The charchitecture blog is run by a “third year architecture student in Bill Sherman’s Building, Sites and Systems course”. The below Sankey diagrams are from a November 2011 post and covers the topic of refrigeration.

The first Sankey diagram depicts a cross section of an ice rink and shows a breakdown of the energy use in an inefficient ice-rink.

In the second Sankey diagram an efficient and an inefficient ice-rink are compared.

Sankey arrows represent relative shares in percent, not absolute values. Hence in the second figure the height of the stacked Sankey flows (100%) is the same for the inefficient as for the efficient ice-rink. I think that a direct comparison of the energy consumption is not intended here, but only the different distributions.

The original post has more basic information on refrigerations and explains technologies that can be used to save energy.

Now that’s cool… my summer time post for you.

The below distribution diagram (aka ‘Spagehetti diagram’) was presented on flowing data. It shows the top 10 nations in regard to freshwater consumption on the left, and the sectors where water is consumed on the right (column “Use”).

The author of the diagram is Jen Christiansen and it was originally published in a Scientific American article by Mark Fischetti.

The unit is million cubic metres per year. Only the absolute water consumption per nation is given, no values for the water consuming activities. Many of the commentators of the post pointed out that a per capita consumption of water would give a different, a “fairer” picture.

I refrain from commenting the content of the graphic. But I like the clear layout with the bands running in parallel and nicely stacked.

Friends of Earth have published this Sankey diagram produced by ‘Information is Beautiful’ on their webpage on July 6. It shows how energy is wasted in the United Kingdom. It shows that “huge amounts of energy are wasted every day in our gas, coal and nuclear power stations” and, in fact, “over half of the energy in gas and around two thirds of the energy in nuclear and coal used to produce electricity is lost as waste heat.”

The diagram is based on data from Department of Energy and Climate Change, DUKES 2011 and Energy Saving Trust 2012. Absolute figures are given for the different sources at the top in the diagram, and for the amount of energy “left after production” (328.3 TWh). So mainly it is the (non-)efficiency of the production expressed as relative percentage figures that is shown.

One interesting thing about this energy flow Sankey is that it distinguishes between “Thermal” (yellow) and “Renewable” (green) sources of electricity. This is in contrast to the classic renewable/non-renewable split, since in this diagram biomass falls under thermal sources. Interesting.

High-res PDF with the diagram can be found here. There is also another Sankey diagram in the original PDF that shows the consumption of energy in private homes. Will show that one in a separate post some other time.

As some of you might know, I also like to post a diagram from time to time that has, … mmmh, say …. has the potential of being improved. This one, found on the website of a German consulting firm, is such an example.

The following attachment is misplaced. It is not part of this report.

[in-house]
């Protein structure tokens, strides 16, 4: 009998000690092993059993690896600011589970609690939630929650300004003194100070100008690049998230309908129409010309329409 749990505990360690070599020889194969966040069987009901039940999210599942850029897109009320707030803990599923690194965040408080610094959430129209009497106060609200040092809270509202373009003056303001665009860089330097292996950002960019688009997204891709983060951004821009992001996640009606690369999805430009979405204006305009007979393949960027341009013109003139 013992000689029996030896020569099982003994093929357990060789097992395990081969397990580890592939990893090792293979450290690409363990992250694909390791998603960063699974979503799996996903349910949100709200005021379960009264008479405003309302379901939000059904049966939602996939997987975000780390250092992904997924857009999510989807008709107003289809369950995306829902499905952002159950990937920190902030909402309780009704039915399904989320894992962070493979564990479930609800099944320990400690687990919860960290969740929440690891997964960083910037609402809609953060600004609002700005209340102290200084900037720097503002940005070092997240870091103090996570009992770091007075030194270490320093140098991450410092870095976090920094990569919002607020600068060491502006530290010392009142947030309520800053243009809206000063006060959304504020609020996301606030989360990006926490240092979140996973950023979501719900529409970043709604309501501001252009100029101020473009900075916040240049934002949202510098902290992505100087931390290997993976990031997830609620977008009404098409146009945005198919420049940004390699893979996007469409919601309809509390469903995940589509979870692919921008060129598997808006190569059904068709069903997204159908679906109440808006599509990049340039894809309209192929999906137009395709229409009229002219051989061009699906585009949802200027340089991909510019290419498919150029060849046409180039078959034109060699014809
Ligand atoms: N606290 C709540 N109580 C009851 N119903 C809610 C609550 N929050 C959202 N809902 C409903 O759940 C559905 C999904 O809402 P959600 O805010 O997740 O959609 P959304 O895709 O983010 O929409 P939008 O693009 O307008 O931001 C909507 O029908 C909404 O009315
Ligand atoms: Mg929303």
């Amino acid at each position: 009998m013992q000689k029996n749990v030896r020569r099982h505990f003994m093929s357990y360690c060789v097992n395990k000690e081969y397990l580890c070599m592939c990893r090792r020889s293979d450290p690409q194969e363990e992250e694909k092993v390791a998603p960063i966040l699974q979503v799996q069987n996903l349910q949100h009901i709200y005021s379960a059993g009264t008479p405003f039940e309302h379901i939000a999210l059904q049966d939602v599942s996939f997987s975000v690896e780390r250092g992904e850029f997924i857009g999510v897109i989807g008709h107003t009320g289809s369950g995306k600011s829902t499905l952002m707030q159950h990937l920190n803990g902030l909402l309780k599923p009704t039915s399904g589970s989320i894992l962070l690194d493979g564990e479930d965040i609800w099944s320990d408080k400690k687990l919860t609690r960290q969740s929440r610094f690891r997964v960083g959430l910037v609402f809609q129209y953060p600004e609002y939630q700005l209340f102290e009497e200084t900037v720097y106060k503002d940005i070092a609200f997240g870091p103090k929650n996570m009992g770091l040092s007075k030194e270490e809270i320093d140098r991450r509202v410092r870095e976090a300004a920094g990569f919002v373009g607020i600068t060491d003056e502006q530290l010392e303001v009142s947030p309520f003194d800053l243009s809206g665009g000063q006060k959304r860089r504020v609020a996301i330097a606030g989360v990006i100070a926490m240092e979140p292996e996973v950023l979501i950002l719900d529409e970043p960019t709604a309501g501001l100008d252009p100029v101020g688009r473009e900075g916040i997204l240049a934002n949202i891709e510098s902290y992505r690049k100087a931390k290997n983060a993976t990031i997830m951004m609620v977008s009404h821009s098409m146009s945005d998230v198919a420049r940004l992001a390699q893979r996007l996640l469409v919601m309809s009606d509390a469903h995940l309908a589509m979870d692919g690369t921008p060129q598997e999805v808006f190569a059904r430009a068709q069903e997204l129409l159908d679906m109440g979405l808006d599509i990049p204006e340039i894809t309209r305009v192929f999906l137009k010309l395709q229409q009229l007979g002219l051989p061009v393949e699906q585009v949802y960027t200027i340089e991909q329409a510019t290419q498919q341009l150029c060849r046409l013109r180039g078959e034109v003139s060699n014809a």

.

I am glad they don’t call this a Sankey diagram anywhere. Everything that could go wrong did go wrong here. The horizontal arrow segments all have the same width, probably due to the fact that the diagram was prepared by combining rectangles. The added outflows that leave vertically at the bottom are much wider than the horizontal first segment. And the outflows are not to scale when being compared among each other (check the 5% arrow commpared to the neighnouring 11% arrow that should have roughly the douuble width. OMG!

Managed to translate most from a website on process heat from solar systems installed in a brewery I had found recently. (again a Sankey diagram from a brewery!). The article sports four different Sankey diagrams for the energy flows in the brewery: one for the entire calendar year 2010, and three further ones for January (winter mode), March (transition period) and July (summer mode) of the same year. This work at Hofmühlbrauerei Eichstätt brewery was apparently supported by Technical University of Chemnitz.

March:

July:

Energy is obtained from three different solar collector fields with different harvest. Flows are in kWh. Energy harvest in March was 75.158 kWh, and in July went up to 132.155 kWh. A description of the whole system and photos can be seen on this page (text in German only).

There are three consumers (the three pink boxes at the right)) that each have different demands depending on the season: Indoor heating (“Raumheizung”), brewing water and domestic water pre-heating (“Brau- und Brauchwasservorwärmung” – Google Translate didn’t help me on this one…) and warm water for the bottle washing machine (“Flaschenwaschmaschine”).

While in winter most of the energy from the solar collector system is directed to indoor heating, in summer it is the opposite: since no indoor heating is needed the whole energy harvest can go to water heating for the other machines. The storage tanks also have a color scheme indicating the temperature.

Very nice! Good work!